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Mennonite Disaster Services
The Mennonite Disaster Service (MDS ) is the official disaster-relief agency of Mennonite churches in the United States and Canada. Mennonites are self-described as a group with a common desire to follow Christ's example of peacefulness and service. MDS focuses on managing volunteer labor during disaster recovery and coordinating with other humanitarian agencies to meet the needs of disaster victims.

MDS is funded by a variety of sources including individuals and churches, although they do not provide direct materials or financial donations to disaster survivors. The Mennonite Disaster Service provides skilled volunteers for repairs and rebuilding of damaged structures with special emphasis on helping the elderly and handicapped.

MDS began informally over a picnic lunch in Hesston, Kansas in 1950 where church members discussed seeking out opportunities to be engaged in peaceful, helpful activity. The first disaster response was in May of 1951, after a period of heavy rains caused the Little Arkansas River to flood. Through the late 1950’s and early 1960’s the agency established training schools for relief directors, created a mobile disaster relief office, trained and assembled rescue teams and purchased radio equipment.

Recovery efforts by the MDS are divided into long- and short-term. The majority of MDS volunteers spends an average of one week on a project site, and is therefore considered a group of short-term volunteers. The success of this short-term program relies on the long-term volunteers who provide leadership at the project site. Long-term volunteers connect short-term volunteers with persons in need. Because they are in the area for at least two months, long-term volunteers build trust around the community as they meet clients, partner with other organizations and make regular trips to the lumberyard and grocery store.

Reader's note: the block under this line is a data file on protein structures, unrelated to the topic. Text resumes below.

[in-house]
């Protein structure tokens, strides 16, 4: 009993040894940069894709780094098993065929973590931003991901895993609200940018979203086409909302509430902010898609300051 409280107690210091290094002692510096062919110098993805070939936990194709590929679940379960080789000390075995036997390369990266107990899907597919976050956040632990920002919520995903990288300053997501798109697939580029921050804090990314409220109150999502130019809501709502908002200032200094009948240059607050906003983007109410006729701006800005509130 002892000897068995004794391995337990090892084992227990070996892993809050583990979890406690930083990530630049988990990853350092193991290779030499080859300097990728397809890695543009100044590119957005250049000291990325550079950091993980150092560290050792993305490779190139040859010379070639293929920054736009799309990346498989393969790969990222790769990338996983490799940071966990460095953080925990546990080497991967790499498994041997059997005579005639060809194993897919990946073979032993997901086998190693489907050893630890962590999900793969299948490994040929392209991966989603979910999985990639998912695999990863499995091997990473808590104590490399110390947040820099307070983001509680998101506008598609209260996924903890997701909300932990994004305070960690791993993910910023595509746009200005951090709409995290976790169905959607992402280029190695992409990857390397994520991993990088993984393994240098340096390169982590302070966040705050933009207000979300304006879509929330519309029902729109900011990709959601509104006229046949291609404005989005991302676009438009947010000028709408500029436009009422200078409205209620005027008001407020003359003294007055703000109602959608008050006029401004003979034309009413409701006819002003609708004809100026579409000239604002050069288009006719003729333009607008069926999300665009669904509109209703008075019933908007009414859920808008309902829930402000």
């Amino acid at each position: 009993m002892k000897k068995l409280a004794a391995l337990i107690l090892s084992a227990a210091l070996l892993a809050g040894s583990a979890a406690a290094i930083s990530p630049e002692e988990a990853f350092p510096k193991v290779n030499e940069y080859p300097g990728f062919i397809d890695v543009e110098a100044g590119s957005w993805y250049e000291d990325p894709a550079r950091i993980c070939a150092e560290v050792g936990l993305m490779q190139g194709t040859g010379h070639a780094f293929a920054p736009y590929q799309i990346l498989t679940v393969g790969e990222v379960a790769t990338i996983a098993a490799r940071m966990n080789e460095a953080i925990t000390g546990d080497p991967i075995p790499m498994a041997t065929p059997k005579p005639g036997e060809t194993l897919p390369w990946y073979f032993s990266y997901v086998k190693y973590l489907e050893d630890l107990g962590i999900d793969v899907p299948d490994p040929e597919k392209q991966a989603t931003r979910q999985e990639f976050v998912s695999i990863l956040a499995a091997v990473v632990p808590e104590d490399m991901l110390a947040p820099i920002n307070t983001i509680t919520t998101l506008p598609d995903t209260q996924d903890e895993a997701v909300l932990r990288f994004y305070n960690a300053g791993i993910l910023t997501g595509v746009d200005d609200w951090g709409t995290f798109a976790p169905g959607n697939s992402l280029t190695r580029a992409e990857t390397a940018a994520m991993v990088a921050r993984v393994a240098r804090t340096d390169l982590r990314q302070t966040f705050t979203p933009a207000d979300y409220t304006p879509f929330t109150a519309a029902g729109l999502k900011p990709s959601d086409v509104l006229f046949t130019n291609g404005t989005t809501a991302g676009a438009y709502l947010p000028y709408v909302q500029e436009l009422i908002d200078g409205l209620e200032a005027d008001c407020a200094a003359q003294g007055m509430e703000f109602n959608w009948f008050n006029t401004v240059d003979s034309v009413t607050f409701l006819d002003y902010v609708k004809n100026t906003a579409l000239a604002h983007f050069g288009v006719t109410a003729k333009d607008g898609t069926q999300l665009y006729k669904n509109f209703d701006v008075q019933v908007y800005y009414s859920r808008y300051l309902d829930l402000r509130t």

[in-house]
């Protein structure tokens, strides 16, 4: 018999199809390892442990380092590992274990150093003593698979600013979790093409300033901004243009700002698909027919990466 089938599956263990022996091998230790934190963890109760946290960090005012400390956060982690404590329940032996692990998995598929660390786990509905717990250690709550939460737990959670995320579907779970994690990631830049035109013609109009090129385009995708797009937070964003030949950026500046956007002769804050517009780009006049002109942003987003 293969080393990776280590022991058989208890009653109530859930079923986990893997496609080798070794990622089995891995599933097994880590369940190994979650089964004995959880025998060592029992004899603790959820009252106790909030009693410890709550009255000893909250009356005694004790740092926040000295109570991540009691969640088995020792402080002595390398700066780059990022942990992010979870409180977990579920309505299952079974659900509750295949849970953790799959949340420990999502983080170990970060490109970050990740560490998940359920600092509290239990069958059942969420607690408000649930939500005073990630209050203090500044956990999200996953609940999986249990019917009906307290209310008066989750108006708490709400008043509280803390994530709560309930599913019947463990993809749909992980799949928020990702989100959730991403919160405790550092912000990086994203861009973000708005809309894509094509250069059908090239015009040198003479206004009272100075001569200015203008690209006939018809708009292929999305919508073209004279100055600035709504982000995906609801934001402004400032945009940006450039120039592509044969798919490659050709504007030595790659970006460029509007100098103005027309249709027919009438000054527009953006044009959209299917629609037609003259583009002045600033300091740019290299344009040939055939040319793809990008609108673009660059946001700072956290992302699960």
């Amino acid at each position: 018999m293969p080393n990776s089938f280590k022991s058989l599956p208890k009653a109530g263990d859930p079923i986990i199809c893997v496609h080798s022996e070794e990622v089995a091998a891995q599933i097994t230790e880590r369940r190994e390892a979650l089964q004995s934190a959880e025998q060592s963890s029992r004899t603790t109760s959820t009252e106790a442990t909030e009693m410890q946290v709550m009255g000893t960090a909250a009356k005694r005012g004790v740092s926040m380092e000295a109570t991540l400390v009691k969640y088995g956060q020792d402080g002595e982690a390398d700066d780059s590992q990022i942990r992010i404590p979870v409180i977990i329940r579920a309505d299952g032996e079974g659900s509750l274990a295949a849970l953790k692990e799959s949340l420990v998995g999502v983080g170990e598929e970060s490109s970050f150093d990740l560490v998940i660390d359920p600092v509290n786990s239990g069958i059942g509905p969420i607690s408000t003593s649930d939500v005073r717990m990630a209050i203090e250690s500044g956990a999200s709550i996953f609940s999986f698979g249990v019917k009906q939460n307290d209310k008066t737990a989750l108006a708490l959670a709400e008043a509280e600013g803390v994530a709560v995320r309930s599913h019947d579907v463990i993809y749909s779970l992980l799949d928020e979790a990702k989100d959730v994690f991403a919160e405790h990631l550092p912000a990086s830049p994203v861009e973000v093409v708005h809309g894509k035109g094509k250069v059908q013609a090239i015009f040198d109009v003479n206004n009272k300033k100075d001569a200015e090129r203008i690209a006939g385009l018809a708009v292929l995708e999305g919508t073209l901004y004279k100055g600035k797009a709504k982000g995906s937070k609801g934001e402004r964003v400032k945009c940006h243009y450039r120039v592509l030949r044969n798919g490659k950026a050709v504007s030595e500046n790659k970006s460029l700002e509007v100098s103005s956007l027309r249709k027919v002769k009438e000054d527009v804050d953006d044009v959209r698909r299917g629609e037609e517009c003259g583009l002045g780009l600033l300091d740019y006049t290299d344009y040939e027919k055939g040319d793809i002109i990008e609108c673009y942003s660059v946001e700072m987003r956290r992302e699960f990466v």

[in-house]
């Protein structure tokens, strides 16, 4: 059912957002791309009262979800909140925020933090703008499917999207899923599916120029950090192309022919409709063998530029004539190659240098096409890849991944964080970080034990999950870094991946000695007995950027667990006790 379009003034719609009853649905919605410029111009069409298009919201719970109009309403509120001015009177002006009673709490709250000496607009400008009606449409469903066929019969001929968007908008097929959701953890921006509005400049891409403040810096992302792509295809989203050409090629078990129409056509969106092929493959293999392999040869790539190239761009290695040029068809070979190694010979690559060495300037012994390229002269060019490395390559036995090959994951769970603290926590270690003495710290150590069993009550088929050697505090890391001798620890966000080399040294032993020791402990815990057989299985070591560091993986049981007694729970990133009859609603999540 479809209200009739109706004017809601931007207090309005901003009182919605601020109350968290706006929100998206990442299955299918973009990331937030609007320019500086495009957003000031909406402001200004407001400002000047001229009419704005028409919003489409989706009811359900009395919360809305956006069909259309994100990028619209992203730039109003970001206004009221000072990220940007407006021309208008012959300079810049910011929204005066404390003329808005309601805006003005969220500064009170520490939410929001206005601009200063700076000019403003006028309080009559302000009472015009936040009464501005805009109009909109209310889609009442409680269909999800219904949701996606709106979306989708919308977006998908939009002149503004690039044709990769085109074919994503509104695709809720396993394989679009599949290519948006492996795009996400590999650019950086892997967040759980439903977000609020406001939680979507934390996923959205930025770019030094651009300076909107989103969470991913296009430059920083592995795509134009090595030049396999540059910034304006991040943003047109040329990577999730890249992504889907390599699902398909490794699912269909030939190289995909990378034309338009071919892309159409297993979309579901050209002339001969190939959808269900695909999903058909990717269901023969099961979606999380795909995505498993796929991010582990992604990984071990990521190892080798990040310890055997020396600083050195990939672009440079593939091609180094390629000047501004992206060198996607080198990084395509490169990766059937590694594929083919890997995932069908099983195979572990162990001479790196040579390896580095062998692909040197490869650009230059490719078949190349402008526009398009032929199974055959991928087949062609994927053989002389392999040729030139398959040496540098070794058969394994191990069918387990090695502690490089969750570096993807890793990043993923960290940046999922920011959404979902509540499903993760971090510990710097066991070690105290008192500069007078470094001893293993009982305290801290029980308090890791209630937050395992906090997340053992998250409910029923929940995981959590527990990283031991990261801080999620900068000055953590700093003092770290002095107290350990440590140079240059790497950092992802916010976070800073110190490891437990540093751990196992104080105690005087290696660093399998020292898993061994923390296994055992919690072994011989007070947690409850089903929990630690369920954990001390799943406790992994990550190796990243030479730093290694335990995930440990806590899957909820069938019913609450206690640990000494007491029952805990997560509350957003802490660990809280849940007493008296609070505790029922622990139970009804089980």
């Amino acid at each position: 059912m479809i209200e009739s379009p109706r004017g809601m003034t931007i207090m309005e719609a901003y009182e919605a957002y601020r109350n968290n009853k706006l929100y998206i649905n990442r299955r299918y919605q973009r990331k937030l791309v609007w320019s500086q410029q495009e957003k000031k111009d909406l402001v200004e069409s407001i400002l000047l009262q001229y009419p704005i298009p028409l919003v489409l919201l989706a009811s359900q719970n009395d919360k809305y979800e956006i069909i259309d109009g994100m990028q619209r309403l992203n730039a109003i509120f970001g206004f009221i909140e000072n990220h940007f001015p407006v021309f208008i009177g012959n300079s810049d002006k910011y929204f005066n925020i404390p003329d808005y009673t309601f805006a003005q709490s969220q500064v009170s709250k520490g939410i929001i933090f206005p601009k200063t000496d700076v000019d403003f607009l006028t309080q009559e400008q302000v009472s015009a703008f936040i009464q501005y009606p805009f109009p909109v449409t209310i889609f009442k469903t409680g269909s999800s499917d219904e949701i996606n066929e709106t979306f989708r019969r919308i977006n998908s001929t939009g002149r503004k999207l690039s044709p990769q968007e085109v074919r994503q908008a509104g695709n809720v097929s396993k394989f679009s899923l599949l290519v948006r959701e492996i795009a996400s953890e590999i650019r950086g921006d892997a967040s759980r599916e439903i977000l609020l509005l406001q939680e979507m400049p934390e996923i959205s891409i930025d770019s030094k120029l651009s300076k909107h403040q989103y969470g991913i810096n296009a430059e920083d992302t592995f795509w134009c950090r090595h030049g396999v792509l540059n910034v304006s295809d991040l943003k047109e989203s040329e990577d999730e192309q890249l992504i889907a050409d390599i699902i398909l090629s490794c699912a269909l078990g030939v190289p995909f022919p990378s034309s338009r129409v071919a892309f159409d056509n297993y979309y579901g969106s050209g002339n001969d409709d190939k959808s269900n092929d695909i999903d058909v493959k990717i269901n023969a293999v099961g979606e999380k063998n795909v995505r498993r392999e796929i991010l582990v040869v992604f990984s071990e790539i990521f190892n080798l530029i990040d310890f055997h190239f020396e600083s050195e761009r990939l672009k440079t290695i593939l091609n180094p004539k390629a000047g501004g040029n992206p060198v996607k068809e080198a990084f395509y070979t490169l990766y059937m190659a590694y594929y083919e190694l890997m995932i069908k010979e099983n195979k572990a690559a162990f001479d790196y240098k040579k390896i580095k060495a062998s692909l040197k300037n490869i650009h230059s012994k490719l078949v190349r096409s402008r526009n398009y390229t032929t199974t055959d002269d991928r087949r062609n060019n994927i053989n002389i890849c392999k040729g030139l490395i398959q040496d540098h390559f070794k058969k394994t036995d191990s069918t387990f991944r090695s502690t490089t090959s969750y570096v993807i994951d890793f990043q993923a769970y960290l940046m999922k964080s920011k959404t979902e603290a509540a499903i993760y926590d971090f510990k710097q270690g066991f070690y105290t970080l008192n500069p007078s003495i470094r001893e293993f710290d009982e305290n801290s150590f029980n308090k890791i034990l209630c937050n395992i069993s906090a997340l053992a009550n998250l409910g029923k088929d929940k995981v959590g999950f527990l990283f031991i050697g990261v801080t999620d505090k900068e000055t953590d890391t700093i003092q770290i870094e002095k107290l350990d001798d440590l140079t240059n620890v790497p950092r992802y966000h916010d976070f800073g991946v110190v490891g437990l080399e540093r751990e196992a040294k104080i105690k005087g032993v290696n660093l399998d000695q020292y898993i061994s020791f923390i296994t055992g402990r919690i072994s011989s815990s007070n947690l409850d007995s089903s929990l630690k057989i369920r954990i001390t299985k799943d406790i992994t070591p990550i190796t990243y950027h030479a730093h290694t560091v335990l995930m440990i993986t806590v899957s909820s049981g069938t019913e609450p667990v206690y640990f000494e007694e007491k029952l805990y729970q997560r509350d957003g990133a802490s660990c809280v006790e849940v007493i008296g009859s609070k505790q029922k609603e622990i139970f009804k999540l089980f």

The stated purpose of MDS is to endeavor, in the spirit of Christian love, to follow Christ's example by giving time, talents, and energies to help relieve suffering caused by disasters. This is done through the ministries of listening, cleanup, repair, and reconstruction to be examples of the cup of cold water given to those in need in the name of Christ. To accomplish this, volunteers are taught to, do everything possible to preserve the dignity and sense of worth of the victims, while also respecting personal property and rights of ownership.

Faith-based organizations receive funding for disaster recovery efforts from the Department of Homeland Security and the international community. The MDS also relies on donations from individuals for funding. Donations can be made to a general fund or to a specific disaster event through the Mennonite Disaster Service web site.